I’ve had an interesting couple of days; my fifteen minutes of fame has come at last after, in response to someone telling me that Woolwich was regularly patrolled by Sharia police and that anyone drinking alcohol there could be subject to attacks by gangs of conservative Muslims, I went to Woolwich and made a video with a bottle of wine and showed how comically un-dangerous it really is. The Independent and Buzzfeed picked it up, and Hugh Grant retweeted an article about it. Of course, anyone who lives in London already knew that there are no Sharia patrols and the only thing I would be chastised for by native Brits was not the fact that I was drinking wine, but the fact that I was drinking Sainsbury’s own-brand wine.
There are lots of myths about Britain that British people know to be untrue. No, we don’t all know the queen. Yes, we do brush our teeth (most of us, anyway). These myths don’t originate from malice or lead to anything particularly unsavoury, they’re just ignorant. A problem arises, though, when malicious untruths about Muslims in Britain are perpetuated by right-wing news personalities and mainstream politicians. Earlier this year, a Fox News analyst was met with much derision after claiming that Birmingham was a place where non-Muslims simply don’t go. This time he was caught out, and many Brits lambasted him on the Twittersphere, with the mockery even reaching Downing Street as David Cameron called the analyst an idiot. Often, these lies don’t get much publicity, and they surreptitiously permeate into the collective psyche of right-wing America, and right-wing Britain. It’s not hard to see why these lies gain traction: there genuinely have been a tiny number of reported cases of Muslims threatening drinkers on the streets of London, Lee Rigby was tragically murdered at the hands of a Muslim in Woolwich, and just the other day somebody was stabbed at a tube station by a Jihadist in a revenge terror attack against the parliamentary vote to bomb ISIS in Syria. These incredibly rare events have led to London being called ‘Londonistan’ in some circles in the United States.
Fears about Muslims can serve as a useful tool for populist parties and politicians in the UK and the US; the rise of UKIP in Britain has been fuelled largely by an anti-Muslim and anti-immigrant hysteria, and Donald Trump has made so much headway in the Republican debates because of his continued attacks against Muslim-Americans. Hatred spews from various corners of the press; in Britain, there are cartoons that compare refugees to rats, and articles by pundits that argue for the use of gunships to stop the influx of refugees. Donald Trump floated the now infamous idea that Muslims should be banned from entering the US. The peddling of fear can result in some very horrible things indeed. In the immediate aftermath of 9/11, for example, Balbir Singh Sodhi, a Sikh petrol garage owner, was murdered after his beard and turban mistakenly gave Frank Silva Roque the impression that he was a Muslim. Of course, this incident would have been equally tragic if the victim had actually been Muslim, but the fact that he wasn’t gives a degree of insight into the lack of thought people give to their prejudices. Similarly, after the recent attacks in Paris, a shopkeeper in Fife was kicked and punched by men shouting ‘ISIS go home!’, in what was the most serious attack of the 64 (yes, 64) that were carried about after the events in Paris.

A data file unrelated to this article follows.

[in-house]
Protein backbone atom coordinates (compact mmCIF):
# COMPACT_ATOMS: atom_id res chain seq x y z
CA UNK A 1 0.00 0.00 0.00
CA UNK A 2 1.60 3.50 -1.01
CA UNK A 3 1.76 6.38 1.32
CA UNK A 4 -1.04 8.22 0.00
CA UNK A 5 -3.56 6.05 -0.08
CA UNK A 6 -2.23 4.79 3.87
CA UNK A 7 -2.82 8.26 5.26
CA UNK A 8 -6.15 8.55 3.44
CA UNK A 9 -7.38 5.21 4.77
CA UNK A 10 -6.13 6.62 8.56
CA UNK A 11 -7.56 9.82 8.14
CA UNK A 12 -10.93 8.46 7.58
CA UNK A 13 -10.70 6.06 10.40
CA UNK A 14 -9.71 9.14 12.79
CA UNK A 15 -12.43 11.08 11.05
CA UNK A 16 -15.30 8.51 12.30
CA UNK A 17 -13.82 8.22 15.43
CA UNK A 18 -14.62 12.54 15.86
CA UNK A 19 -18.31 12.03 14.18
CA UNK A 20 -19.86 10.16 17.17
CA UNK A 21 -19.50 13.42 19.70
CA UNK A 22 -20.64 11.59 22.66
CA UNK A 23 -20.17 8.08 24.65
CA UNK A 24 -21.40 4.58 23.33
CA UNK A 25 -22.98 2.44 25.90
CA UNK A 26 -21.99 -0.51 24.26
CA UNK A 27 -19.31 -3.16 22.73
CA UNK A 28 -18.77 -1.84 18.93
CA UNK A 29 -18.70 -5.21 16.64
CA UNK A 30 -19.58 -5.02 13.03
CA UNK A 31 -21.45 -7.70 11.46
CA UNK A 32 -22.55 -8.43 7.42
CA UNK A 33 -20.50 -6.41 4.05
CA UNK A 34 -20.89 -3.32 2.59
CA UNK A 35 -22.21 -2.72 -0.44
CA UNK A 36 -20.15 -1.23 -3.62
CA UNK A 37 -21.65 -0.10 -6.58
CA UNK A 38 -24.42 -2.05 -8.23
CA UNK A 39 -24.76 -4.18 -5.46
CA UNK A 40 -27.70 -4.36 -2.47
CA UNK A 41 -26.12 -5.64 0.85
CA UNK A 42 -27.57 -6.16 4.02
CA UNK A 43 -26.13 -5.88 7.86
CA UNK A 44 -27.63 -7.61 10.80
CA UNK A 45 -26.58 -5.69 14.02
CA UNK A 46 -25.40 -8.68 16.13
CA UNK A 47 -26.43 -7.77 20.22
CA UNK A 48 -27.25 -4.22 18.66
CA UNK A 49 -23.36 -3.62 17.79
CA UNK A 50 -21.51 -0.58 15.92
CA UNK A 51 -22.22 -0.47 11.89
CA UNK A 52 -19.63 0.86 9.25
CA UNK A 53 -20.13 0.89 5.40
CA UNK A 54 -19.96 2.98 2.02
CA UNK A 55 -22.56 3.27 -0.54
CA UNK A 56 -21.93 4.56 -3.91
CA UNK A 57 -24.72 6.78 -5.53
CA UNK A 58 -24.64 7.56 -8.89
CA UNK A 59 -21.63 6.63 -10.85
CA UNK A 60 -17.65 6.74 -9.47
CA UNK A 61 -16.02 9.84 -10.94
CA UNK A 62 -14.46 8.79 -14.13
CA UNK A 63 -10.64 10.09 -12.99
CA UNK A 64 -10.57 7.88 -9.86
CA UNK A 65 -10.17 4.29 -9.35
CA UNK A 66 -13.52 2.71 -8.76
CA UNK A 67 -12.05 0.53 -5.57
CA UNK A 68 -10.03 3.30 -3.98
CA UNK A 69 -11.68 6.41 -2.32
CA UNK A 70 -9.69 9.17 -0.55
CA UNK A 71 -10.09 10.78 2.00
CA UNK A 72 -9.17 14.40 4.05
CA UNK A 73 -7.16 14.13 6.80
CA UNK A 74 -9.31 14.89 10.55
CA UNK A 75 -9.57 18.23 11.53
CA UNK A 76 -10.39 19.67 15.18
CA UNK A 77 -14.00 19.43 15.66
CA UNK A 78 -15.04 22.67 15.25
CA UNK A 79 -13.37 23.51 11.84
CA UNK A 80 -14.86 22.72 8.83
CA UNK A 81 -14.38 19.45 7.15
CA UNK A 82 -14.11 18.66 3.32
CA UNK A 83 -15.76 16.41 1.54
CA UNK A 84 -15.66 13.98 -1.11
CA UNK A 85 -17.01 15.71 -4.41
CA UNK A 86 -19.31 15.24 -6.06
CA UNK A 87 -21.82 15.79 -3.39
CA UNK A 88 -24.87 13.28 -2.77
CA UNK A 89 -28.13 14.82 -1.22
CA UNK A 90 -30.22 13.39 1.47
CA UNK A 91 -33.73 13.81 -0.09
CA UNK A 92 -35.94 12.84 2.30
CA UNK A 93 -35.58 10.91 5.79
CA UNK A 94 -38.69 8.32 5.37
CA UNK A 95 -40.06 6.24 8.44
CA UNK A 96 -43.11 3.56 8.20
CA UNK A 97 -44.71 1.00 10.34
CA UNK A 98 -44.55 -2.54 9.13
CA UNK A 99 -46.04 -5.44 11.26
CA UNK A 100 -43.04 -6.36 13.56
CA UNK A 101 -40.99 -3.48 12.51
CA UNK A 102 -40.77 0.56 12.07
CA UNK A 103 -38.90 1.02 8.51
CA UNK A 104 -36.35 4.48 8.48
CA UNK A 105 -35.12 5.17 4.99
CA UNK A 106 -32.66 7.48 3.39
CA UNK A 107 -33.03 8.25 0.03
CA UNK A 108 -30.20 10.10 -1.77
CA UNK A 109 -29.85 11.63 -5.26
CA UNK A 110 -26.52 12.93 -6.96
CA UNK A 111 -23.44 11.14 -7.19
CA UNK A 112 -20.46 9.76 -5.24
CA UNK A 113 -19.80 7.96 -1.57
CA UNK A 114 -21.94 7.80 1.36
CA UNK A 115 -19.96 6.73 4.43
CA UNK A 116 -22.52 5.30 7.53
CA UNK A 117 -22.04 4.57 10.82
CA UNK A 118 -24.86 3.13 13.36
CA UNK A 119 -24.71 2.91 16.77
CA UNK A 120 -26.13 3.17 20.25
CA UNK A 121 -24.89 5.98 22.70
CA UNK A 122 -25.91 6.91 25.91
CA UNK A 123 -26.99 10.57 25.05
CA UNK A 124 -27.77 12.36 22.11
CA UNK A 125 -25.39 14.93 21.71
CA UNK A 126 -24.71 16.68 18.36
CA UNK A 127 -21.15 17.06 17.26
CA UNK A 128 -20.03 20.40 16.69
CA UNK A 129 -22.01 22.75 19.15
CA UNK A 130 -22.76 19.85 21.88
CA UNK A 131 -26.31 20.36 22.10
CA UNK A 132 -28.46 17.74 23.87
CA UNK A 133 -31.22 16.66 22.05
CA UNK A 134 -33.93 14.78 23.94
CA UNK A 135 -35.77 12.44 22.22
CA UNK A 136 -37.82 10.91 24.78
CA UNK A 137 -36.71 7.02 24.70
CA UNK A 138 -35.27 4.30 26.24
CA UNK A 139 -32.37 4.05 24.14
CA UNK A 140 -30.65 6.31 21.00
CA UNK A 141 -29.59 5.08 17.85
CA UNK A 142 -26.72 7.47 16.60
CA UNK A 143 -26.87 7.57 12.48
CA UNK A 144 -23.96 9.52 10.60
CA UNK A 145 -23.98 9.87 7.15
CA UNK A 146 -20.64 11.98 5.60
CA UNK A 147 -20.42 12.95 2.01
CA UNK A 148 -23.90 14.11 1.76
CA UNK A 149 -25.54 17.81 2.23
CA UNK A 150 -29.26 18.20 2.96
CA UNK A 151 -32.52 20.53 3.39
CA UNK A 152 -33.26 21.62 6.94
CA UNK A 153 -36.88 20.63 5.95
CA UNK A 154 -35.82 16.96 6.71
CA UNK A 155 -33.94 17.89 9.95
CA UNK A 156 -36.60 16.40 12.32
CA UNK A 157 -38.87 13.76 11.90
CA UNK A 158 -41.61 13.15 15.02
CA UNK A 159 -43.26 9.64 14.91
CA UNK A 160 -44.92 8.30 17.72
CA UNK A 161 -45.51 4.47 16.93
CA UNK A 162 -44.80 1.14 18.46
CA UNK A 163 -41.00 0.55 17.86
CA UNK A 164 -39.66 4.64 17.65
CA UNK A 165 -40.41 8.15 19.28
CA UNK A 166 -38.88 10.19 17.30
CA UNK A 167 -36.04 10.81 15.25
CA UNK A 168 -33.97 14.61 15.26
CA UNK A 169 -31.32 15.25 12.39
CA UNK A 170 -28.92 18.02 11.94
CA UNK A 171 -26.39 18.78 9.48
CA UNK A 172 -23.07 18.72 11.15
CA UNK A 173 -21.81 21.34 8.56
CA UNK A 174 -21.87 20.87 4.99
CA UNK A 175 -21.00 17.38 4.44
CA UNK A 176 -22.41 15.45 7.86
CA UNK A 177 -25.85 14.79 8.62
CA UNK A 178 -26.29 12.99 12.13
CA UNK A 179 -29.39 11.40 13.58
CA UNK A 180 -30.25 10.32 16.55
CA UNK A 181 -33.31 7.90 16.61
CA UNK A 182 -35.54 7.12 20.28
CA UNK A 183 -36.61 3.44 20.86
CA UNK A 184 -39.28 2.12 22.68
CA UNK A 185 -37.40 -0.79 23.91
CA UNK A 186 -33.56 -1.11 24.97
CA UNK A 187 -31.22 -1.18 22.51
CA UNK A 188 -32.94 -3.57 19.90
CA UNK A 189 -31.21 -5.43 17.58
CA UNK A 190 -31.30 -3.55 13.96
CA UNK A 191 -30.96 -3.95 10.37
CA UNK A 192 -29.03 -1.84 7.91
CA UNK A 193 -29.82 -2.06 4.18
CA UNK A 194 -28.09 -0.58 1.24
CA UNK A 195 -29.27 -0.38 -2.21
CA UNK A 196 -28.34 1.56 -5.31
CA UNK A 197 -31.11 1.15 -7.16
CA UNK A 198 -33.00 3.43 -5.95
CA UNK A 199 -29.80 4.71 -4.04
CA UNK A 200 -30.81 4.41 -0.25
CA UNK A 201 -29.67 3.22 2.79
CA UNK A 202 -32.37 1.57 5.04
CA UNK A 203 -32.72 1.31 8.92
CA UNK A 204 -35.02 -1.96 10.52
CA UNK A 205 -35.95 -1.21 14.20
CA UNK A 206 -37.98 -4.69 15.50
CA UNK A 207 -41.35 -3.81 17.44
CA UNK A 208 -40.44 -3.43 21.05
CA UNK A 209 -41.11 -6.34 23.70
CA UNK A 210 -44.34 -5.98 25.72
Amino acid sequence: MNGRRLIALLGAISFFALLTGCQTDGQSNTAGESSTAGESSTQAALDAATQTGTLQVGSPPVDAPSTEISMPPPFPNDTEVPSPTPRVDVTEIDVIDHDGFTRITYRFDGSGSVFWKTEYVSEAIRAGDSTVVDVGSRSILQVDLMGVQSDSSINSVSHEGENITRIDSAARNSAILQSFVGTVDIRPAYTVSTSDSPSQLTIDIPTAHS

This is why it is imperative that the vast majority of Muslims, the peaceful Muslims who are disgusted by ISIS and other Islamic terrorists, are not demonised by the media or politicians. This is why it is so important that ignorance is exposed. These cycles of hatred are self-perpetuating, and those who feel as though they are being targeted and discriminated against are far more likely to lash out. The rise of ISIS has partially been spurred on by western interventions in Iraq, and it begs the question as to what differentiates these new bombings in Syria from previous failed excursions into both Iraq and Libya. Of course, the case against bombing is not clear cut, the evidence as to whether we should bomb in Syria is difficult to untangle, as I laid out in my post last week. What is clear, however, is that, as much as the Sun likes to claim otherwise, ordinary British Muslims do not identify at all with the Muslims in ISIS, and the YouAintNoMuslimBruv hashtag that was popularised after the stabbing in Leytonstone shows that most Muslims barely consider ISIS members to share their religion, let alone their worldview.
Although the video I posted has a comic side to it, the fact that I had to post it at all highlights a serious problem in American (and, to a lesser extent, British) attitudes towards Muslims. The disconnect between the perceptions of Muslims in Britain and the reality will only lead to more hate from both sides. Yes, the fact that the supposed Sharia-Controlled area of London actually had a bookies and a huge ‘Merry Christmas’ sign overlooking the main road makes the claims seem plainly ridiculous, but even though Londoners know they’re ridiculous, they have still become commonplace among some people who probably can’t pronounce Woolwich, and definitely haven’t been there. Some myths, like those about Brits having bad teeth or all knowing the queen, probably won’t die, but it is so important, and it could prevent so much suffering, if the myths about British Muslims do.